Getting stronger, fitter, and healthier by sticking to the basics. It's not rocket science, it's doing the simple stuff the right way.
Tuesday, May 26, 2009
Book Review: 5-3-1
by Jim Wendler
97 page eBook
This ebook by Jim Wendler covers the much-talked about 5-3-1 system of training for improving strength. The system is simple but effective.
Each day you do one of the military press, squat, deadlift, and bench press. You can swap in other compound exercises, but these are the ones it is built around. You do these for just three work sets. You also do some accessory work, but your main exercise each day is just those three sets.
First you determined your current 1-rep maximum (not your best ever, what you can do now), and cut it down a bit from there - down to 90%. Next you use that reduced number to calculate your loads for a four-week cycle of lifts.
Week one is 3 x 5 on your major lift, week two is 3 x 3, week three is 5/3/1, and week four is a deload with light weight for 3 x 5. Each set is done heavier than the set before but all lower than your maximum - even the single in week three is 95% of 90% of your 1-rep max, so it should be a little lighter than you can handle for one. The catch is, for each of the first three weeks, you do as many reps as possible for the final set. Since you started light, you should be able to get more than the target reps. You don't train to failure, but rather one or two reps short of failure...enough to require serious hard work.
For example, using an example from the book, the first week you might do 105 x 5, 120 x 5, and then 135 x 5 or more. The next week would be a little heavier but for 3, 3, and 3 or more. Third week, 5, 3, and then 1 or more. You're always pushing for "or more" on the final set for three weeks, then you deload for a week to recover.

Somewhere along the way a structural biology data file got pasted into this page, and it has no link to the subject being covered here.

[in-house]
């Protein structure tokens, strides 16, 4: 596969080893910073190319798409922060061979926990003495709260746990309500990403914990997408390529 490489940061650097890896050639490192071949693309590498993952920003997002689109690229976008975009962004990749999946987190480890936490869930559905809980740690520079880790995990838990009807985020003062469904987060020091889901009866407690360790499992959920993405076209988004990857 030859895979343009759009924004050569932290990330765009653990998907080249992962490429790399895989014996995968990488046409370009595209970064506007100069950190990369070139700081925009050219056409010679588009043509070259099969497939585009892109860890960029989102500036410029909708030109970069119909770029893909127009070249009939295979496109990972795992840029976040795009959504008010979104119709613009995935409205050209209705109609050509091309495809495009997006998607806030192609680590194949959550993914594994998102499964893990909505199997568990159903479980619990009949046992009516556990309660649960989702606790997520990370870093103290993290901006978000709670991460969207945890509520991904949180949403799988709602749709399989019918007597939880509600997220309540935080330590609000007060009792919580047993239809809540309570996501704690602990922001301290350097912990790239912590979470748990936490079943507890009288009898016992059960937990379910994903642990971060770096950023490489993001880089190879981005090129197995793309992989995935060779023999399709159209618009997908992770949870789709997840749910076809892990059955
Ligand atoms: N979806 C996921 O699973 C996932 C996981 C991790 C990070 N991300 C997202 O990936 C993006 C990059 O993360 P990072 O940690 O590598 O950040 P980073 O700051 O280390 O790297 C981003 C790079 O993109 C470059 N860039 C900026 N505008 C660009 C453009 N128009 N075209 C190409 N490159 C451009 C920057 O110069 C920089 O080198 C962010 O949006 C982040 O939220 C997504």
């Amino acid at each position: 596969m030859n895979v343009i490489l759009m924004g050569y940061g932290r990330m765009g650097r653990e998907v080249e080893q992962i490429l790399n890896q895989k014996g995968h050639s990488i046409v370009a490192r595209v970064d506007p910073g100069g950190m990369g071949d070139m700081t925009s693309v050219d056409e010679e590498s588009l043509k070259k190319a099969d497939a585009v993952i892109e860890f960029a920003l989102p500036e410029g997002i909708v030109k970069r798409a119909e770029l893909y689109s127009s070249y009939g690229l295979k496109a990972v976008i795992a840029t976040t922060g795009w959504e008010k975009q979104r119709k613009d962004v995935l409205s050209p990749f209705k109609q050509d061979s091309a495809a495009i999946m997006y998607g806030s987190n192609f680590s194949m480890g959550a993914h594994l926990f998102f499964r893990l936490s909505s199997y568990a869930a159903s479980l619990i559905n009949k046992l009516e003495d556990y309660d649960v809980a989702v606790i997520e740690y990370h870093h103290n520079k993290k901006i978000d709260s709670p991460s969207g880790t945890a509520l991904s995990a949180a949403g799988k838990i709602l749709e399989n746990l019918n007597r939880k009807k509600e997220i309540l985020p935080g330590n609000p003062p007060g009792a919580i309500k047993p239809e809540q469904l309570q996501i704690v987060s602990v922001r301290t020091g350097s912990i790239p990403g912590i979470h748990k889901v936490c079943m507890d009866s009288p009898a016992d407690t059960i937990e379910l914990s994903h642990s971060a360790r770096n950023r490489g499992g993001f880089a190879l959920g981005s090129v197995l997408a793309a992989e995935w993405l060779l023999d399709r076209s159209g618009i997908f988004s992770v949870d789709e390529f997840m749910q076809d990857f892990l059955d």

After each cycle, you up the weight on your calculated maximum by 5-10 pounds (10 pounds at most!) and then re-calculate your lifts for the next four weeks. You don't plug your new 1RM back in, you just add a little and keep going. This gives you slow progress but steady progress and keeps you from stalling from raising the weights too high, too fast. You just keep moving on, setting rep records time in and time out. You track your accessory exercises too, but they're there to help with your main lifts. You push hard, but not so heavy or high-volume you'll burn out (especially with a deload week!).
Pretty simple, but the execution has some nuance to it - how to set the weights by percentage, how to re-start, selecting accessory work, and customizing the templates. His advice on what to look for in accessory lifts and how to choose them and organize them is outstanding as well.
He has five suggested accessory templates. These include: Boring But Big - the main lift, plus the main lift again for 5x10 plus another accessory for 5 more. Great for folks who need more volume to gain! The Triumvirate - the main lift, plus two assistance lifts for 5 sets apiece. I'm Not Doing Jack Shit - the main lift, then go home. Great for a time crunched session! Periodization Bible by Dave Tate - the main lift, plus 3 exercises for 5 sets of 10-20 apiece. Bodyweight - the main lift, plus a pair of bodyweight exercises (such as chins, dips, situps, etc.)
You could conceivably do other templates afterwards as well, simply swapping in the 5/3/1 lift for your ME (maximum effort) work for the day.
The book includes suggested templates for 4, 3, 2, or even 1 day a week lifting. Which one depends on your schedule and your recovery. Not all lifting manuals do this - it's very often "x days a week or hit the highway."